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Green Vehicles: Sustainability-On-Wheels
Posted by Margaret Partridge on Apr 13, 2014 10:03:00 AM
In this day and age of green technology, there is a wide range of selection for those of us who are considering the purchase or lease of a new eco-friendly vehicle. Compared to the last decade, a recent look at the new 2014 vehicle lineup reveals a larger selection of fuel-efficient, hybrid and electric vehicles. Electric cars have engines that run on electricity and do not require gasoline, while Hybrids use electricity for shorter distances but also have gasoline for long drives and high speeds. These eco-friendly cars come with many advantages to the consumers, such as: Fuel costs, energy security, tax benefits, less greenhouse gas emissions, faster commuting times and power efficiency.
Below is a timeline that highlights the evolution of hybrid and fuel efficient vehicles:
- 1839 – In Aberdeen, Scotland, Robert Anderson built the first electric vehicle.
- 1870 - Sir David Salomon invented a car with a light electric motor and very heavy storage batteries.
- 1975 – A division of American Motors, AM General, began to deliver 352 electric vans to the U.S. Postal Service for testing. The U.S. Energy Research and Development Administration started a government program for the advancement of electric and hybrid technology in cars.
- 1996-1999 - General Motors established the Saturn EV-1, which was built to comply with California's zero-emissions-vehicle mandate.
- 1999 - Honda released the first hybrid car to hit the mass market in the United States, the two-door vehicle called Insight. The Insight won numerous awards and received EPA mileage ratings of 61 mpg city and 70 mpg highway.
- 2000 - Toyota released the first hybrid four-door sedan available in the United States, the Prius. Today, there are currently four models of Prius available: Prius C, Prius, Prius V and the Prius Plug-in.
More recently, Nissan came out with the Leaf, an all-electric vehicle that gets 126 miles in the City and 101 miles on the freeway with one full charge. Additionally, Chevrolet also developed the Volt, a hybrid vehicle that has an initial electric range of 38 miles and a range of up to 380 miles on a full charge and a full tank of gas.
While I was considering the potential purchase of a 2014 hybrid, it was surprising to discover that the hybrid car that I intended to buy no longer qualifies for the High Occupancy Vehicle (HOV) decal program. A few years ago hybrids with yellow decals were permitted to travel in the HOV lane; however, with the progress in hybrid and electric vehicle technology over the past several years, the requirements needed to qualify for the HOV decal program have also evolved.
California law permits a single-occupant use of HOV lanes by specific vehicles which use clean alternative fuels. Click here for a list of vehicles which currently qualify for the HOV lane decal program. The California Environmental Protection Agency’s (EPA) Air Resources Board has a program in which selected vehicles can use HOV lanes, with a single occupant in the vehicle, if the vehicle has a current Clean Air Vehicle decal that is issued by the California Department of Motor Vehicles (DMV). Currently, white and green clean air vehicle decals are being distributed by the DMV. White decals are slated to expire on January 1, 2019. The DMV will issue these decals to an unlimited number of vehicles that qualify. To qualify for one of these decals, the vehicle must be a Federal Inherently Low Emission Vehicle (ILEV). In other words, this type of vehicle runs solely on battery, hydrogen fuel cells, or natural gas and is a zero-emission vehicle.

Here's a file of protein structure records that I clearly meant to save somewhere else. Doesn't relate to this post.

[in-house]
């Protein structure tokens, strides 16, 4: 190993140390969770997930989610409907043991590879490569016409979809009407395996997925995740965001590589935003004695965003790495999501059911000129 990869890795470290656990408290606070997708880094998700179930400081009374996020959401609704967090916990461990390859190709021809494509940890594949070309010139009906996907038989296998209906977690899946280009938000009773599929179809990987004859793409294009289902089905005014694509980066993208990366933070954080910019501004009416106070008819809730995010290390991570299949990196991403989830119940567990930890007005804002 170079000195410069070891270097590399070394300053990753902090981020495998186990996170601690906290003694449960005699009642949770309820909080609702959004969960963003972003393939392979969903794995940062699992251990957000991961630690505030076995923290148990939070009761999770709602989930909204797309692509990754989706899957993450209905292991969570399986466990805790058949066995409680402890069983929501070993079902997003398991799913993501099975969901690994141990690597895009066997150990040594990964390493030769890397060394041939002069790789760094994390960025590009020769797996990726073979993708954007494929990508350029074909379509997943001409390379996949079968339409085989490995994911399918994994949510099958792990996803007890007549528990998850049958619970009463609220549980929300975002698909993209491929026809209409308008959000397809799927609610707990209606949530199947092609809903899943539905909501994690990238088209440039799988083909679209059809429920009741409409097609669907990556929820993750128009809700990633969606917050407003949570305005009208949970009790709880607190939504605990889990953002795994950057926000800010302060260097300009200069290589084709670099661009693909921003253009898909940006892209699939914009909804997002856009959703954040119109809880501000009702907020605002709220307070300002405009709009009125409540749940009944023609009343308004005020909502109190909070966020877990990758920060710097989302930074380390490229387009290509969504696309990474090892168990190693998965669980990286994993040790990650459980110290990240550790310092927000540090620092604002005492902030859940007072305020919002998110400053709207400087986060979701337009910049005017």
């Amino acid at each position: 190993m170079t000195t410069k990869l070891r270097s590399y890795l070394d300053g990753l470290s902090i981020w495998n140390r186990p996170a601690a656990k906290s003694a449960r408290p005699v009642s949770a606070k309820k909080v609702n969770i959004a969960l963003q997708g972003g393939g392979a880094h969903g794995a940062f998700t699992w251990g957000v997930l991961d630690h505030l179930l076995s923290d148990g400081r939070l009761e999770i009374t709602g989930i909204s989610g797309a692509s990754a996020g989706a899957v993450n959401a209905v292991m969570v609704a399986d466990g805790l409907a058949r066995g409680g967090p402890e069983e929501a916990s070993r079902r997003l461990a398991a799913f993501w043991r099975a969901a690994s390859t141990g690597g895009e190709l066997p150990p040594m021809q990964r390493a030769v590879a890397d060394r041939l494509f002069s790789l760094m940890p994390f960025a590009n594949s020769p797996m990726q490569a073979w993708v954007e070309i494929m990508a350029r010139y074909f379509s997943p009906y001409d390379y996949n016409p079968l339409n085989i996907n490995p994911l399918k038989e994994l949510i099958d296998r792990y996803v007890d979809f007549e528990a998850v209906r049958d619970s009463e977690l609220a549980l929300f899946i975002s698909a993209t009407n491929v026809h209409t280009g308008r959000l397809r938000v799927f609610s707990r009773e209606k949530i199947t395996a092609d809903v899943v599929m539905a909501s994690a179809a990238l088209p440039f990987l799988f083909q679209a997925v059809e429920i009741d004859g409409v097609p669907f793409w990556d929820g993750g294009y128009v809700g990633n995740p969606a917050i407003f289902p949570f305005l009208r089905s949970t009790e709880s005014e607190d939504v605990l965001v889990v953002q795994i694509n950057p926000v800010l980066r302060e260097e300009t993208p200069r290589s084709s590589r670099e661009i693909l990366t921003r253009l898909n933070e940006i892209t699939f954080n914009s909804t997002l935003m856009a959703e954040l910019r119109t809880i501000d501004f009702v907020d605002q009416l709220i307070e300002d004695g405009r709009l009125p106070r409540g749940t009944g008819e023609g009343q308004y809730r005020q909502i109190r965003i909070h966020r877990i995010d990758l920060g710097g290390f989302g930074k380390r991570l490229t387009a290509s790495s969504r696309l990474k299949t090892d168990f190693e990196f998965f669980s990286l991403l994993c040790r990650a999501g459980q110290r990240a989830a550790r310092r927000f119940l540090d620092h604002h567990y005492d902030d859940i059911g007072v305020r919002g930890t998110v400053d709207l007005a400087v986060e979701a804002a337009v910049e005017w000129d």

Green decals are also slated to expire January 1, 2019. However, these decals are only available to the first 40,000 applicants that either purchase or lease vehicles that meet the State’s transitional zero emission vehicle (TZEV) requirement. All clean air vehicle decals must also be reauthorized for use by the Federal Highway Administration. If re-authorization is not granted, the Clean Air Vehicle decal program may end sooner than state law currently allows. Yellow carpool decals, expired in 2011 because the California legislature limited the time of this early hybrid vehicle program to promote the development of a newer plug-in hybrid and other zero emissions technologies.
When considering a vehicle to use in HOV lanes, be sure to verify that the vehicle you intend to buy qualifies for the most recent standards in order to be eligible for a clean air vehicle decal. Doing your part to help the environment stay greener is one of the obvious reasons for buying an eco-friendly car. But a switch to an eco-friendly vehicle will give you more miles to the gallon while also reducing your carbon footprint.
Contact FirstCarbon Solutions (FCS) to see how we can help you optimize your resource use, improve your operational efficiencies, and maximize your profit in energy and environmental management solutions including providing you with options for company car fleets.